| Special for USA TODAY
Smartphone app popular among younger teens, Kik Messenger is on the defensive following the stabbing death of a 13-year-old girl in Virginia who told friends she was using Kik to connect with an 18-year-old man.
USA TODAY columnist Steven Petrow offers advice about living in the Digital Age.
It’s been hard to miss the horrific headlines about 13-year-old Nicole Madison Lovell, who was allegedly kidnapped and killed by two Virginia Tech students she met through the wildly popular instant-messaging app Kik. It’s also clear where some fingers are pointing: “Can Social Media Be Blamed for the Murder of a 13-Year-Old Girl?” asked one headline. “Wildly Popular App Kik Offers Teenagers, and Predators, Anonymity,” read another.
Apparently the Virginia teen — who had survived both a liver transplant and lymphoma — had been teased in real life because of her “baby fat,” red hair, and freckles. Like many other lonely and insecure teens, she sought acceptance online. Unfortunately (but also like many other young teens) she lacked the maturity and judgment to see the dangers in her online behavior.
The news was one horror after another: First Lovell went missing, then within days her body was discovered in a shallow grave just over the North Carolina border. Law enforcement then arrested the two college students, David Eisenhauer, 19, a star athlete, and Natalie Keepers, 18, and charged them with luring Lovell out that night and slashing her throat.
But to me — and many others — the ultimate horror is that Lovell’s mom told the Washington Post that she’d never heard about the app named Kik. Not only have I written about the dangers of Kik and others like it — Yik Yak, Whisper, Secret — but law enforcement officials have repeatedly spoken out vociferously about the dangers of these anonymous apps. In recent days, the head of the Fairfax (Va.) Police Department’s child exploitation unit told the Post that Kik is “attractive to predators because of its anonymity. You can make a Kik account and you can make yourself out to be anyone you want to be.”
As concerned as they may be, the police can only do so much. Let’s face it: Kids don’t always make great decisions, especially when it comes to their personal safety. Lovell thought she had a boyfriend in Eisenhauer. He had only a victim. Kik creates a virtual world in which a vulnerable teen and a predator can form the illusion of a relationship without knowing a thing about each other. That takes us to the role of parents everywhere.
Jenny Rapson, a mother of three and the editor of ForEveryMom, addressed all moms and dads in a recent blog: “[D] o not be deceived: there is NOTHING stopping you or me from becoming just like [Nicole’s mother]. From becoming the parent of a murdered child. Nothing except our OWN vigilance.”
“So I am begging you,” Rapson continued. “Be the parent that doesn’t let their kid have a smartphone. Or be the parent that goes through that phone, and your child’s browser history, EVERY night. Be the parent that puts filters on your internet, or a program that sends you an email detailing every site and app your kid looks at. Be THAT parent, and you will be the parent of a child who is NOT the victim of an online predator.”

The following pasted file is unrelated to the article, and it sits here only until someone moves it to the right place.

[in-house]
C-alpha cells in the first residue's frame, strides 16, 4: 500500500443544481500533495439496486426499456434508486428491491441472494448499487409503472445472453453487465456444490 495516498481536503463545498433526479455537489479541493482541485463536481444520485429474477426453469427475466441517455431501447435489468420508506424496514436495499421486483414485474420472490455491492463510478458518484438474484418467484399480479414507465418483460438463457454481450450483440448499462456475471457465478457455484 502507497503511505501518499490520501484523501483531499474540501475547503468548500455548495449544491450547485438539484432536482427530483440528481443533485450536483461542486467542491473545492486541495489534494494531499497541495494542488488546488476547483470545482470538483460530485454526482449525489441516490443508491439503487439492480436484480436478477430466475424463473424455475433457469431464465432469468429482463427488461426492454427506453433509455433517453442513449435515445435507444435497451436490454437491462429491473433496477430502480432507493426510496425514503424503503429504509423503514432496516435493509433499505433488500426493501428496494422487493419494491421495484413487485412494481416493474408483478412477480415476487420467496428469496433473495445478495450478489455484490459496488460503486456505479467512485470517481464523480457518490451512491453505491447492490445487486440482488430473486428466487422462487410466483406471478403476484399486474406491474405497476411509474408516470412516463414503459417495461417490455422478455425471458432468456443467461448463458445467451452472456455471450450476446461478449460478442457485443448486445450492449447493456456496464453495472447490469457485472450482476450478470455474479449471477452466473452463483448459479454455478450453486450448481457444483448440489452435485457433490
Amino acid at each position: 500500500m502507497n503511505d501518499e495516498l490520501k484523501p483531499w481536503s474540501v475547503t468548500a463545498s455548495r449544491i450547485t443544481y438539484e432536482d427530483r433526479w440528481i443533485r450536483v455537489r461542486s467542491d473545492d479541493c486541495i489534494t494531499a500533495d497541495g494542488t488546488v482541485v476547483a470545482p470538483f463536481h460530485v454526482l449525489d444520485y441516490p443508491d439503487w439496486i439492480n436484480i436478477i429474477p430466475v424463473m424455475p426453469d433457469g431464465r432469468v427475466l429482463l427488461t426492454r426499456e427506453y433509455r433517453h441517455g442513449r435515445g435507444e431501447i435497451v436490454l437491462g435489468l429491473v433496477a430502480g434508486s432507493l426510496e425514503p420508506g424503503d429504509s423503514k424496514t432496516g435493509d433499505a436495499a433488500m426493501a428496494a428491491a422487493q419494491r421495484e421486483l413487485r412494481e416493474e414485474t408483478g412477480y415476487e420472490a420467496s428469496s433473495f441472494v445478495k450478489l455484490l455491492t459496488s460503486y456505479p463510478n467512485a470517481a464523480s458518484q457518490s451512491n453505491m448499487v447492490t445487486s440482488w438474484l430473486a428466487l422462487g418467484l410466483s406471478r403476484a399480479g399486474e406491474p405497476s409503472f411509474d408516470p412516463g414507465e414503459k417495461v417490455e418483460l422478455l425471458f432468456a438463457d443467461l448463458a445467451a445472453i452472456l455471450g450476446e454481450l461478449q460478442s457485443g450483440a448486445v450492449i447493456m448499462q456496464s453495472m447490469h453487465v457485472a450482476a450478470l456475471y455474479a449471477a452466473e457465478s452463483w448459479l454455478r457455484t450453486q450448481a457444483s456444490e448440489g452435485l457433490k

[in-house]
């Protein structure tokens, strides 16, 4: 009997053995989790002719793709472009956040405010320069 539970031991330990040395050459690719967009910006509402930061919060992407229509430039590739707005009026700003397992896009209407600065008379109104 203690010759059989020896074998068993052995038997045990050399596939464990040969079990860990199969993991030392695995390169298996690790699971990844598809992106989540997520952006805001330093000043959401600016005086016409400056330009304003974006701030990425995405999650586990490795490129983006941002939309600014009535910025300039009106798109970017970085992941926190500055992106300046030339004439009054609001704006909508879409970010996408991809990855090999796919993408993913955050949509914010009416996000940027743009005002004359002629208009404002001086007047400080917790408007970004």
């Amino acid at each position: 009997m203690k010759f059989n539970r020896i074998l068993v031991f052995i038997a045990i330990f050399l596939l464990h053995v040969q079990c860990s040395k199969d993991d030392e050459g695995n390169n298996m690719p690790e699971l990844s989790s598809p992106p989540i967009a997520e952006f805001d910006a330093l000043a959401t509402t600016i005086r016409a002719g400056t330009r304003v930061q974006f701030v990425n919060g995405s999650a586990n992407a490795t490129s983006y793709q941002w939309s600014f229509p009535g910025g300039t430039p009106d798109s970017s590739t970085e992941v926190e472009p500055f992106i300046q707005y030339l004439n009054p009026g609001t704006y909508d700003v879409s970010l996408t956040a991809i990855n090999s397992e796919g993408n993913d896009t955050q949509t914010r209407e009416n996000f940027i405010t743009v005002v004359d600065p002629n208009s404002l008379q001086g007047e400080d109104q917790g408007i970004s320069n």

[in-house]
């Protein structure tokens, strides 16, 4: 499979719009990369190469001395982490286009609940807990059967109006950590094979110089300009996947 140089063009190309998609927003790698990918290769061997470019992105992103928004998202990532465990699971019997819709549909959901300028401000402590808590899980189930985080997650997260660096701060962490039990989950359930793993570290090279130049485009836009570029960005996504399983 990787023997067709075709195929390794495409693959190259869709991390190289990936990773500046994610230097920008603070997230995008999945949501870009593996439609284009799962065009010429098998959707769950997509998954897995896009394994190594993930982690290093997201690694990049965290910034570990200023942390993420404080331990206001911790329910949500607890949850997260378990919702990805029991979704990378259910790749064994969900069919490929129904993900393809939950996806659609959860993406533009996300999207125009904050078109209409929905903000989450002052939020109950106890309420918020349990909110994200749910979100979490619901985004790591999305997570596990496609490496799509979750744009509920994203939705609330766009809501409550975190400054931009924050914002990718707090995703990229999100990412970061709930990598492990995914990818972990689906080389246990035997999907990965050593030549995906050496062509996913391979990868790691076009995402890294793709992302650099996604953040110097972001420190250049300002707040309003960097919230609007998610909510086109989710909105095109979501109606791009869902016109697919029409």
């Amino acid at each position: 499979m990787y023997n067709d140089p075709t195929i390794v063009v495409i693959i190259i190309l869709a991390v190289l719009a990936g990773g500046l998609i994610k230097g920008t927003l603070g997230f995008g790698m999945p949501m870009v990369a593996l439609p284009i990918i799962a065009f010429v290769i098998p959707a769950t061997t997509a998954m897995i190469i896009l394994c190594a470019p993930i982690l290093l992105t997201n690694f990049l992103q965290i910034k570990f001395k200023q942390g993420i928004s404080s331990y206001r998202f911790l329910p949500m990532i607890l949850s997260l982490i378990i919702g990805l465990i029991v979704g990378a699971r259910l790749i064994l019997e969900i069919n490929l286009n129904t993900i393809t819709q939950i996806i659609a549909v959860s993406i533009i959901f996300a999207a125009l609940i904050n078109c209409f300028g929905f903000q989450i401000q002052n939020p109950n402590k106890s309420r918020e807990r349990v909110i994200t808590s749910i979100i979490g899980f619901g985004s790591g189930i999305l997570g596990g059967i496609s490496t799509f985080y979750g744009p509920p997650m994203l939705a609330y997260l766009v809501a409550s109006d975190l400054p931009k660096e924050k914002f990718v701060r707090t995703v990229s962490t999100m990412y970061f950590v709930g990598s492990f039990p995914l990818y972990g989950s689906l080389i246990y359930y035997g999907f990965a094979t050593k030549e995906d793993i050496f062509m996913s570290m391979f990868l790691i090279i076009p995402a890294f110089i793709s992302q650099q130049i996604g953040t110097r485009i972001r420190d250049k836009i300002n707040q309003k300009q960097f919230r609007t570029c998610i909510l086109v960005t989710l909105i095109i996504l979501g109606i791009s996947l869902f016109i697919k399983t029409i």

I won’t join those who would pile on social media and blame it for this death. After all, Nicole was probably just as vulnerable to a predator next door as she was to the one online. The tragedy is that we now have tools to widen almost infinitely the pool where these predators may be lurking and how they may find us.
— For any adult with responsibility for a teen or pre-teen, make sure you know about these extremely popular apps: Snapchat, Instagram, Kik, Yik Yak, and Whisper, among others.
— Remember that you need to stay on top of new apps and how to recognize the telltale signs of “ghost” apps (hidden from view) on a phone.
— Learn the secret language of kids:
PAW or PRW: Parents are watching
PIR: Parents in room
POS: Parent over shoulder
P911: Parent emergency
(L) MIRL: (Let’s) meet in real life
— Finally — and most importantly — talk with your kids about protecting themselves both online and in real life. As toddlers they no doubt heard from you about “stranger danger,” but they need a refresher course now. Any adult who shows too much interest in a youngster should raise a red flag in their minds; kids and teens need to understand that online, they don’t even know who’s an adult, let alone a predator.
(Here’s a great resource: Parent’s Guide to Internet Safety.)
Agree or disagree with my advice? Let me know in the comments section.
Submit your question to Steven at firstname.lastname@example.org . You can also follow Steven on Twitter: @StevenPetrow . Or like him on Facebook at facebook.com/stevenpetrow .